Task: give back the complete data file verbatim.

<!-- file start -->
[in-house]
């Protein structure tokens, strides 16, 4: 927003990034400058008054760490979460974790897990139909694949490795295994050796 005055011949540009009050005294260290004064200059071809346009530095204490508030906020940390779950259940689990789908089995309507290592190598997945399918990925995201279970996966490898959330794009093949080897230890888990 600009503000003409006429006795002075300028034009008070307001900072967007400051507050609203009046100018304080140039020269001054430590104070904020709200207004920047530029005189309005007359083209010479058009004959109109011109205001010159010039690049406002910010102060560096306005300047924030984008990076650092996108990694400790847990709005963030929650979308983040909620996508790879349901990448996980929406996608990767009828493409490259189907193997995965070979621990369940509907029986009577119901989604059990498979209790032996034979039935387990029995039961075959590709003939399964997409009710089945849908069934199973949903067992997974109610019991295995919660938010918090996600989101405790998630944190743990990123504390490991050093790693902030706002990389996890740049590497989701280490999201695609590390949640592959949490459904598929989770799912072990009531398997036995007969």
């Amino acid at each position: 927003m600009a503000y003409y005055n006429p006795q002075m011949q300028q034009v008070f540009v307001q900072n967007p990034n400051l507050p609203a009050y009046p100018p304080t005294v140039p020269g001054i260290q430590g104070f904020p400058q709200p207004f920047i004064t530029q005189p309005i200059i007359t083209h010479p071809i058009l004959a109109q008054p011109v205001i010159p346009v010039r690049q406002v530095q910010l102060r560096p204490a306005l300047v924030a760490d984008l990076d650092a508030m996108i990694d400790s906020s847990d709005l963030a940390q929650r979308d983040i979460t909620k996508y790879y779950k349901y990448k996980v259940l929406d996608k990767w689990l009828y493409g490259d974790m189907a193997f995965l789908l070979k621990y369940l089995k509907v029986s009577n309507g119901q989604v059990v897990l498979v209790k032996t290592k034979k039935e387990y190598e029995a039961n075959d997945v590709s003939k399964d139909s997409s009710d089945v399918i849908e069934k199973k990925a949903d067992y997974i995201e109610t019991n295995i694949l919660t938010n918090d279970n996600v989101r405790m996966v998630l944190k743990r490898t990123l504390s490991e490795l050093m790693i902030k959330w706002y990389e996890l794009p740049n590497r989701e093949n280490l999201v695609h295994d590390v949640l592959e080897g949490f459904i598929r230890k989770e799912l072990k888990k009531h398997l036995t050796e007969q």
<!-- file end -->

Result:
[in-house]
């Protein structure tokens, strides 16, 4: 927003990034400058008054760490979460974790897990139909694949490795295994050796 005055011949540009009050005294260290004064200059071809346009530095204490508030906020940390779950259940689990789908089995309507290592190598997945399918990925995201279970996966490898959330794009093949080897230890888990 600009503000003409006429006795002075300028034009008070307001900072967007400051507050609203009046100018304080140039020269001054430590104070904020709200207004920047530029005189309005007359083209010479058009004959109109011109205001010159010039690049406002910010102060560096306005300047924030984008990076650092996108990694400790847990709005963030929650979308983040909620996508790879349901990448996980929406996608990767009828493409490259189907193997995965070979621990369940509907029986009577119901989604059990498979209790032996034979039935387990029995039961075959590709003939399964997409009710089945849908069934199973949903067992997974109610019991295995919660938010918090996600989101405790998630944190743990990123504390490991050093790693902030706002990389996890740049590497989701280490999201695609590390949640592959949490459904598929989770799912072990009531398997036995007969």
């Amino acid at each position: 927003m600009a503000y003409y005055n006429p006795q002075m011949q300028q034009v008070f540009v307001q900072n967007p990034n400051l507050p609203a009050y009046p100018p304080t005294v140039p020269g001054i260290q430590g104070f904020p400058q709200p207004f920047i004064t530029q005189p309005i200059i007359t083209h010479p071809i058009l004959a109109q008054p011109v205001i010159p346009v010039r690049q406002v530095q910010l102060r560096p204490a306005l300047v924030a760490d984008l990076d650092a508030m996108i990694d400790s906020s847990d709005l963030a940390q929650r979308d983040i979460t909620k996508y790879y779950k349901y990448k996980v259940l929406d996608k990767w689990l009828y493409g490259d974790m189907a193997f995965l789908l070979k621990y369940l089995k509907v029986s009577n309507g119901q989604v059990v897990l498979v209790k032996t290592k034979k039935e387990y190598e029995a039961n075959d997945v590709s003939k399964d139909s997409s009710d089945v399918i849908e069934k199973k990925a949903d067992y997974i995201e109610t019991n295995i694949l919660t938010n918090d279970n996600v989101r405790m996966v998630l944190k743990r490898t990123l504390s490991e490795l050093m790693i902030k959330w706002y990389e996890l794009p740049n590497r989701e093949n280490l999201v695609h295994d590390v949640l592959e080897g949490f459904i598929r230890k989770e799912l072990k888990k009531h398997l036995t050796e007969q």